24. Code Red Exploit Code • Starts 100 threads running • Spread self • Generate random IP addresses & send attack string • Between 1st & 19th of month • Attack www.whitehouse.gov • Send 98,304 packets; sleep for 4-1/2 hours; repeat • Denial of service attack • Between 21st & 27th of month • Deface server’s home page • After waiting 2 hours

    25. Code Red Effects • Later Version Even More Malicious • Code Red II • As of April, 2002, over 18,000 machines infected • Still spreading • Paved Way for NIMDA • Variety of propagation methods • One was to exploit vulnerabilities left behind by Code Red II • ASIDE (security flaws start at home) • .rhosts used by Internet Worm • Attachments used by MyDoom (1 in 6 emails Monday morning!)

    26. Avoiding Overflow Vulnerability • Use Library Routines that Limit String Lengths • fgets instead of gets • strncpy instead of strcpy • Don’t use scanf with %s conversion specification • Use fgets to read the string • Or use %ns where n is a suitable integer /* Echo Line */void echo(){ char buf[4]; /* Way too small! */ fgets(buf, 4, stdin); puts(buf);}

    27. IA32 Floating Point • History • 8086: first computer to implement IEEE FP • separate 8087 FPU (floating point unit) • 486: merged FPU and Integer Unit onto one chip • Summary • Hardware to add, multiply, and divide • Floating point data registers • Various control & status registers • Floating Point Formats • single precision (C float): 32 bits • double precision (C double): 64 bits • extended precision (C long double): 80 bits Instruction decoder and sequencer Integer Unit FPU Memory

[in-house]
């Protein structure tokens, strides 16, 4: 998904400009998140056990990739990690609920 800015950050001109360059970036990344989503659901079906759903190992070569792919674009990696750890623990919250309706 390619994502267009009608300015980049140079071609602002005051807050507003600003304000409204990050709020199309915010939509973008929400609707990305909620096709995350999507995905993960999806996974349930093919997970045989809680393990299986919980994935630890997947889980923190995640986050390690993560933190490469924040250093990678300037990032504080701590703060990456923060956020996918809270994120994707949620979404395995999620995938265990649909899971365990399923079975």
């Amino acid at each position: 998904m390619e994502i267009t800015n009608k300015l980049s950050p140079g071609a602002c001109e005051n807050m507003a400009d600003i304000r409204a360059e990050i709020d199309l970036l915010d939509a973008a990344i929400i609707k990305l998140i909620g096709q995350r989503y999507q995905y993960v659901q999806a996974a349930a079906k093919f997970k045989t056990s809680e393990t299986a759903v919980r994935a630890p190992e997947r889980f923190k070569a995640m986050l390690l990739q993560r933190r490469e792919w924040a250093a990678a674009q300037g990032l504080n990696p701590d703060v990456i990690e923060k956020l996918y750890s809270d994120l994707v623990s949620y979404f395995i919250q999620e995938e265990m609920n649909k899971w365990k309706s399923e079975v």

28. 0 79 78 64 63 s exp frac %st(3) %st(2) %st(1) “Top” %st(0) FPU Data Register Stack • FPU register format (extended precision) • FPU registers • 8 registers • Logically forms shallow stack • Top called %st(0) • When push too many, bottom values disappear stack grows down

    29. FPU instructions • Large number of fp instructions and formats • ~50 basic instruction types • load, store, add, multiply • sin, cos, tan, arctan, and log! • Sample instructions: Instruction EffectDescription fldz push 0.0Load zero flds Addr pushM[Addr]Load single precision real fmuls Addr %st(0)  %st(0)*M[Addr]Multiply faddp %st(1)  %st(0)+%st(1);popAdd and pop

    30. IA32 FP Code Example • Compute Inner Product of Two Vectors • Single precision arithmetic • Common computation pushl %ebp # setup movl %esp,%ebp pushl %ebx movl 8(%ebp),%ebx # %ebx=&x movl 12(%ebp),%ecx # %ecx=&y movl 16(%ebp),%edx # %edx=n fldz # push +0.0 xorl %eax,%eax # i=0 cmpl %edx,%eax # if i>=n done jge .L3 .L5: flds (%ebx,%eax,4) # push x[i] fmuls (%ecx,%eax,4) # st(0)*=y[i] faddp # st(1)+=st(0); pop incl %eax # i++ cmpl %edx,%eax # if i<n repeat jl .L5 .L3: movl -4(%ebp),%ebx # finish movl %ebp, %esp popl %ebp ret # st(0) = result float ipf (float x[], float y[], int n) { int i; float result = 0.0; for (i = 0; i < n; i++) result += x[i]*y[i]; return result; }